Monthly Archives: January 2017

Romans 8:32-34 – Jesus Intercedes

Last time we dealt with verse 31’s reflection on the surety of “these things” – our future glory.

  • We saw that the surety of our future glory is found in God’s faithfulness – He is for us.

 

And though the “who” try to thwart God’s glorification plan of believers…

  • Nobody, no “who”, can successfully stand against our glorification.

 

Today we will unpack verses 32-34.

  • Romans 8:32–34 (ESV) — 32 He who did not spare his own Son but gave him up for us all, how will he not also with him graciously give us all things? 33 Who shall bring any charge against God’s elect? It is God who justifies. 34 Who is to condemn? Christ Jesus is the one who died—more than that, who was raised—who is at the right hand of God, who indeed is interceding for us.

 

 

Verse 32:

He who did not spare his own Son but gave him up for us all, how will he not also with him graciously give us all things?

  • In verse 32, Paul continues his glorification apologetic.

 

Paul’s logic here is simple enough – a greater-to-the-lesser argument:

  • God is a spare nothing “grace-giver” (unstated premise).
  • He “grace-gave” His Son “for us all”.
  • All things” are not nearly as valuable as “his own Son”.
  • So God will certainly “grace-give” us “all things”.

 

Given this, we can formulate a Romans 8:32 paraphrase:

  • God the Father is a spare nothing grace-giver! He gave his Son…He will certainly give us glorification!

 

Tom Schreiner sums up Paul’s point:

“Since he has done the greatest thing imaginable—sacrificing his Son to death for their sake—then it surely follows that the Father in his grace will grant them everything along with his Son”

 

Doug Moo points out that Paul is fond of assuring us with greater-to-the-lesser arguments.

  • Romans 5:8–9 (ESV) — 8 but God shows his love for us in that while we were still sinners, Christ died for us. 9 Since, therefore, we have now been justified by his blood, much more shall we be saved by him from the wrath of God.

 

So, Paul wants the church at Rome (and us) to think through the implications of what God has done.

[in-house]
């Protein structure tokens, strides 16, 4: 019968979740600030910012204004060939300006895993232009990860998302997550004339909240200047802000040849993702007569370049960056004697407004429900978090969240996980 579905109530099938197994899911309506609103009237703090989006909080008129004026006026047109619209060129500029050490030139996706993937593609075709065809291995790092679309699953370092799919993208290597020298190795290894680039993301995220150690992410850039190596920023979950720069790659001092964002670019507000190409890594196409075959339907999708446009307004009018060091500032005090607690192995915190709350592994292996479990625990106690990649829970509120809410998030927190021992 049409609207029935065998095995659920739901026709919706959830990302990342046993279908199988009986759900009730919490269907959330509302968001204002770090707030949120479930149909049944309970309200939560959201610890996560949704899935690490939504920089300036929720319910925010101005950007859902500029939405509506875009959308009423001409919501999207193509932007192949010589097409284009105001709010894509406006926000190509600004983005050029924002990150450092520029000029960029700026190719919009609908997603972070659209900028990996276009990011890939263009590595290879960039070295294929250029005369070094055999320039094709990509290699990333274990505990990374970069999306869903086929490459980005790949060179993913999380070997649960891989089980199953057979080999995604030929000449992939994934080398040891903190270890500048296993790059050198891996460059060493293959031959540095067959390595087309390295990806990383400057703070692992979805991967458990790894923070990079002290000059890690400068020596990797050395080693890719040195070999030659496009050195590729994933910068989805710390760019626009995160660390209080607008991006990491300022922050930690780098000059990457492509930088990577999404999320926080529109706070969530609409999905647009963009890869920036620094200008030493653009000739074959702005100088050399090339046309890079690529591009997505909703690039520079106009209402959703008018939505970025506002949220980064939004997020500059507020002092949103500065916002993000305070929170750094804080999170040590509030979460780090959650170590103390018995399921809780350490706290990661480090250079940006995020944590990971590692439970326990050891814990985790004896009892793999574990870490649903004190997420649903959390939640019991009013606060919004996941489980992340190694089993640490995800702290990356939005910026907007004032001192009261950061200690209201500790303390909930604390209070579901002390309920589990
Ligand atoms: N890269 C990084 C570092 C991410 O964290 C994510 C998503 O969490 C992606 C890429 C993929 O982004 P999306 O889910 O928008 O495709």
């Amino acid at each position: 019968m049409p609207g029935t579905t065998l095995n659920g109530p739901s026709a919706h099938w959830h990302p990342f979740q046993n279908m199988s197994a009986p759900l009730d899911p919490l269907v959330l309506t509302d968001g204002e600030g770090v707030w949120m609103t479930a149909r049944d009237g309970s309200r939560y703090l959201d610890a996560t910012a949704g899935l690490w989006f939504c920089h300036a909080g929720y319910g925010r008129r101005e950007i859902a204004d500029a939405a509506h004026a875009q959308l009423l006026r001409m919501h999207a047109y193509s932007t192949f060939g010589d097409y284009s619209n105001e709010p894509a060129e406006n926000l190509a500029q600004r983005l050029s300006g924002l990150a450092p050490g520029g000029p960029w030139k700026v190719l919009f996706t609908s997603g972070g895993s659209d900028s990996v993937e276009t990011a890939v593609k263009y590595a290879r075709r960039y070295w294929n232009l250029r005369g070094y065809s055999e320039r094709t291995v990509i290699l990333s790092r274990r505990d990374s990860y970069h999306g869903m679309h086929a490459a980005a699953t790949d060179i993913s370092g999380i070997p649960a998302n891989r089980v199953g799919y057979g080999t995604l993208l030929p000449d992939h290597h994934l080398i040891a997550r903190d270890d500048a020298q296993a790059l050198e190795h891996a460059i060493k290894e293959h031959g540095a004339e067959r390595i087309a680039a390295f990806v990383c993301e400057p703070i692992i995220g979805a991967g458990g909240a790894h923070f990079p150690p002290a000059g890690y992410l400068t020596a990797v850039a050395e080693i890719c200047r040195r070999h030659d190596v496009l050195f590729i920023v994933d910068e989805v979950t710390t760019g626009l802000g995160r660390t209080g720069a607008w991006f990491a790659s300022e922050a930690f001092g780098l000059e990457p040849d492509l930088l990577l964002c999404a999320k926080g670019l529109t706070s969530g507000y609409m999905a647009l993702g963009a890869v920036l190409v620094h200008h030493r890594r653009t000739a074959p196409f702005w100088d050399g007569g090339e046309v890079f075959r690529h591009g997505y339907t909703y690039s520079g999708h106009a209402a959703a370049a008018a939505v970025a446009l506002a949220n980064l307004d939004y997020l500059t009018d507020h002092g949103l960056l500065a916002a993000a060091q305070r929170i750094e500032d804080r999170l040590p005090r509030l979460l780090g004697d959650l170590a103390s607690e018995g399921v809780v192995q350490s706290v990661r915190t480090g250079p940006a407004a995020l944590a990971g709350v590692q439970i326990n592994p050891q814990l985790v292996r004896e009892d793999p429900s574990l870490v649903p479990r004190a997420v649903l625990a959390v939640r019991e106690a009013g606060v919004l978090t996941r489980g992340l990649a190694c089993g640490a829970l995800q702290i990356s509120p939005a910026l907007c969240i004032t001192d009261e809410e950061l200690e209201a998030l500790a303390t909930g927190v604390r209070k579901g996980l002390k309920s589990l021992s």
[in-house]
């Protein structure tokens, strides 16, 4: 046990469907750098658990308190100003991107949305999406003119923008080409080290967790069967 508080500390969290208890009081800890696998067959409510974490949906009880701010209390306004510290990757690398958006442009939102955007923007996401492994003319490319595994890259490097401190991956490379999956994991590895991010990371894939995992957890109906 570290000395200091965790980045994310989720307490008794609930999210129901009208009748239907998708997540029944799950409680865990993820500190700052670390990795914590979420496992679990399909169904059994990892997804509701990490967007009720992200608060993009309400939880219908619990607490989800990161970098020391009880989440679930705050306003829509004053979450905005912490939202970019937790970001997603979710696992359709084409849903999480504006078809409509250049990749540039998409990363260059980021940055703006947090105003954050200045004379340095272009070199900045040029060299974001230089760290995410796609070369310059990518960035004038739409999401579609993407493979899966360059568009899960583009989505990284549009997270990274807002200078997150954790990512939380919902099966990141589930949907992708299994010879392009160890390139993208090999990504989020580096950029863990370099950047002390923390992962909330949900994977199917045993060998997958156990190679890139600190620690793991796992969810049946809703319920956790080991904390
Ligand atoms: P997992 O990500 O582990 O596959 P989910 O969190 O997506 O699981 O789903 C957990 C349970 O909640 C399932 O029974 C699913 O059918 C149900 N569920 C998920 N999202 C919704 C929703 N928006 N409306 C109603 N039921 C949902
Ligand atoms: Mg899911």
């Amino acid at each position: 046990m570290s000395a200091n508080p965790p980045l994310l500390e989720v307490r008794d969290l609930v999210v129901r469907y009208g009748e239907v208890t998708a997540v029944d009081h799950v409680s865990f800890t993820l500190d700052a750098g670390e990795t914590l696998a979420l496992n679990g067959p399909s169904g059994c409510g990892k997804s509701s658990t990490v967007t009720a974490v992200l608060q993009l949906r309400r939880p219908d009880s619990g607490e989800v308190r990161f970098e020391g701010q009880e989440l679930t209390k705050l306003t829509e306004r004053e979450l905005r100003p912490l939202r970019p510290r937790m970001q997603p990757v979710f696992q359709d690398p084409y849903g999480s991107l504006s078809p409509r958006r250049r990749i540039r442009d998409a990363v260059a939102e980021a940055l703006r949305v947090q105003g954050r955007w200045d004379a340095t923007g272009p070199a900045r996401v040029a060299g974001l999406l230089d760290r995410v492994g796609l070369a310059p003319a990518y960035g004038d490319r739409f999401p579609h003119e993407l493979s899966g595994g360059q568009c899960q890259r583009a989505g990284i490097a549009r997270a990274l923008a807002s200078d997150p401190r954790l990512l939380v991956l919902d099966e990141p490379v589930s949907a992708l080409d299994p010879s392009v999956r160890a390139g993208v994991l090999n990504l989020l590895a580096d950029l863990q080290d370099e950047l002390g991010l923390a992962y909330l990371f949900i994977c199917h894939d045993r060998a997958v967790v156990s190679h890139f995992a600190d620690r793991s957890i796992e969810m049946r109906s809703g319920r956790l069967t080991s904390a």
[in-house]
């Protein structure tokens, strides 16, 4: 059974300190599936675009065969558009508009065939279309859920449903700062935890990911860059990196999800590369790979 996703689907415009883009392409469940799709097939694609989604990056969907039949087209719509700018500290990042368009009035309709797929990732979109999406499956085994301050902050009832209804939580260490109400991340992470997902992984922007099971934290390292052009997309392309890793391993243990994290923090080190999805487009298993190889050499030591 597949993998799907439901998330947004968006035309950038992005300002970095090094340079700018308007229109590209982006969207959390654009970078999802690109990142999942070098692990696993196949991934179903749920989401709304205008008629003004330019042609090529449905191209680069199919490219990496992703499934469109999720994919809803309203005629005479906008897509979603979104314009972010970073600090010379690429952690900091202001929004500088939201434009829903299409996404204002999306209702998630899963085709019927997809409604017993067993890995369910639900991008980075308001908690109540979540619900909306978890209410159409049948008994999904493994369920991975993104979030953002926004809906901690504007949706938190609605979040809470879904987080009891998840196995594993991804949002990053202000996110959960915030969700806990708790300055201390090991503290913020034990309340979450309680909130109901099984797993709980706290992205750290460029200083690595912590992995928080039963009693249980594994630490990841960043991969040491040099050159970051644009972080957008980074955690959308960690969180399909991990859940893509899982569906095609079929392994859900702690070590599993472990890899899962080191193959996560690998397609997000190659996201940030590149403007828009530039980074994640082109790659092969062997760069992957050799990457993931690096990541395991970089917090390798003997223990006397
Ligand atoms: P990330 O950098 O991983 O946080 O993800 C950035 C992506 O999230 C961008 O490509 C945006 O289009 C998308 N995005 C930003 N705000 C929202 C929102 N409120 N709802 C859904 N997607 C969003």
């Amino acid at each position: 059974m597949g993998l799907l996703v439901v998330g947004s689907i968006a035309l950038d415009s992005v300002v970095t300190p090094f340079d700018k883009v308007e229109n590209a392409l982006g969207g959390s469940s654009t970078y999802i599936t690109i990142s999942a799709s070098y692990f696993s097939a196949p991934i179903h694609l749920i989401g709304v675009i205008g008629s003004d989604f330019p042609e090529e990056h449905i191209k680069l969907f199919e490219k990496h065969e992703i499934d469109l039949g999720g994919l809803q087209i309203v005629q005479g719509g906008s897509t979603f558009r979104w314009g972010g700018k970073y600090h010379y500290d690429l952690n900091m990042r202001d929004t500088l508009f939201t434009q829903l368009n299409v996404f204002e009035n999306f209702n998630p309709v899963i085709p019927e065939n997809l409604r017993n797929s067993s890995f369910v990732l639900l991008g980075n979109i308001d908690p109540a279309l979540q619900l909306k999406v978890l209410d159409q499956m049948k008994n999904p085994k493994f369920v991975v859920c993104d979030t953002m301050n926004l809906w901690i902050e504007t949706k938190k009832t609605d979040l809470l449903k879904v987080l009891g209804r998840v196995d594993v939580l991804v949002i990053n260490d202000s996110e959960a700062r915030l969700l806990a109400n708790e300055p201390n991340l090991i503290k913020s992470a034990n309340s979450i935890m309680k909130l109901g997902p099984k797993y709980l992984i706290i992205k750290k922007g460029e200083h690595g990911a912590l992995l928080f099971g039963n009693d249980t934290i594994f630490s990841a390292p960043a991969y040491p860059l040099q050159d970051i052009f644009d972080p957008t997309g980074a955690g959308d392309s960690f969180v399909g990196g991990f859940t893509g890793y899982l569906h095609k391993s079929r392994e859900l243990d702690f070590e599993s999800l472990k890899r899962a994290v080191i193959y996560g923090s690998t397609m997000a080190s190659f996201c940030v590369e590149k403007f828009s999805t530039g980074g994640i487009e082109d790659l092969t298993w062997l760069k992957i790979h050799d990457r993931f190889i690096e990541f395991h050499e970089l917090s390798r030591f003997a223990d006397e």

• Was the giving of the Son an historical event?
  • Was it something that actually took place?
  • YES!

 

So elect of Rome stop doubting your future!

  • It doesn’t matter that you groan and suffer now.
  • It doesn’t matter that the “who” are against you.

 

What matters is that God is a spare nothing “grace giver”.

  • Something clearly demonstrated on the cross.

 

So live in hope!

  • A hope full of historical content.

 

Though the effects of Garden Exile linger…

  • Groaning, suffering, doubt…
  • Rejoice!
  • There will never be a glorification exile.

 

 

Verses 33-34:

33 Who shall bring any charge against God’s elect? It is God who justifies. 34 Who is to condemn? Christ Jesus is the one who died—more than that, who was raised—who is at the right hand of God, who indeed is interceding for us.

 

In these verses, Paul brings us into God’s law court.

  • “The presumed setting is a type of heavenly courtroom where the fate of Christians supposedly hangs in the balance” – Michael Bird.

 

We know this because the language is, “dominated by judicial imagery” – Doug Moo.

  • Charge”, “justifies”, “condemn”, “interceding”.

 

This is not just New Testament language:

  • Isaiah 50:8 (ESV) — 8 He who vindicates me is near. Who will contend with me? Let us stand up together. Who is my adversary? Let him come near to me.

 

Paul’s point with this language is to further illustrate:

  • How God is for us and…
  • Why the “who” will fail (Schreiner).

 

Paul’s language bears this out.

  • Who will “bring any charge”?
  • God “justifies
  • Who is to “condemn”?
  • Jesus is “interceding

 

So once again, Paul brings up the nefarious “who”.

  • A “who” we encountered last week.
  • A “who” that we will unpack when we get to verse 38.

 

The “who” are trying to bring charges against us.

  • They are trying to condemn us.

 

But Paul reminds us that the “who” can bring no charge or condemnation.

  • It is God who justifies and it is Jesus who is interceding.
  • Romans 8:1 (ESV) — 1 There is therefore now no condemnation for those who are in Christ Jesus.

 

 

Justification and Condemnation:

We have already talked about justification and condemnation – because Paul has.

  • So I want to focus in on the idea of Jesus interceding.

 

Suffice it to say, N.T. Wright sums up Paul’s justification point.

  • “God has declared all those who believe in the gospel to be in the right, and no one will be able to overturn God’s verdict” – N.T. Wright.
  • Not even the “who”.

 

And what is the Gospel as described by Paul in our text?

  • The Gospel that makes us right?
  • It is succinctly found in verse 34.

 

Paul’s verse 34 Gospel:

  • Jesus “died”.
  • Jesus was “raised”.
  • Jesus was exalted – “at the right hand of God”.
  • Jesus “is interceding for us” – currently, right now!

 

So who is not the Gospel?

  • You and your testimony!

 

Let’s unpack this intercessor stuff.

 

 

Jesus as Intercessor (vs. 34):

Who is to condemn? Christ Jesus is the one who died—more than that, who was raised—who is at the right hand of God, who indeed is interceding for us.

 

Paul raises the specter of a “condemner” – the “who” that keep creeping up.

  • “To be sure, Satan, the ‘accuser,’ may seek to do so; so may our enemies and, perhaps most persuasively of all, our own sins” – Doug Moo.

 

But even though all this is going on…

  • Paul assures us that Jesus is “interceding for us” (vs. 34).

 

This idea of Jesus as intercessor is present throughout the New Testament.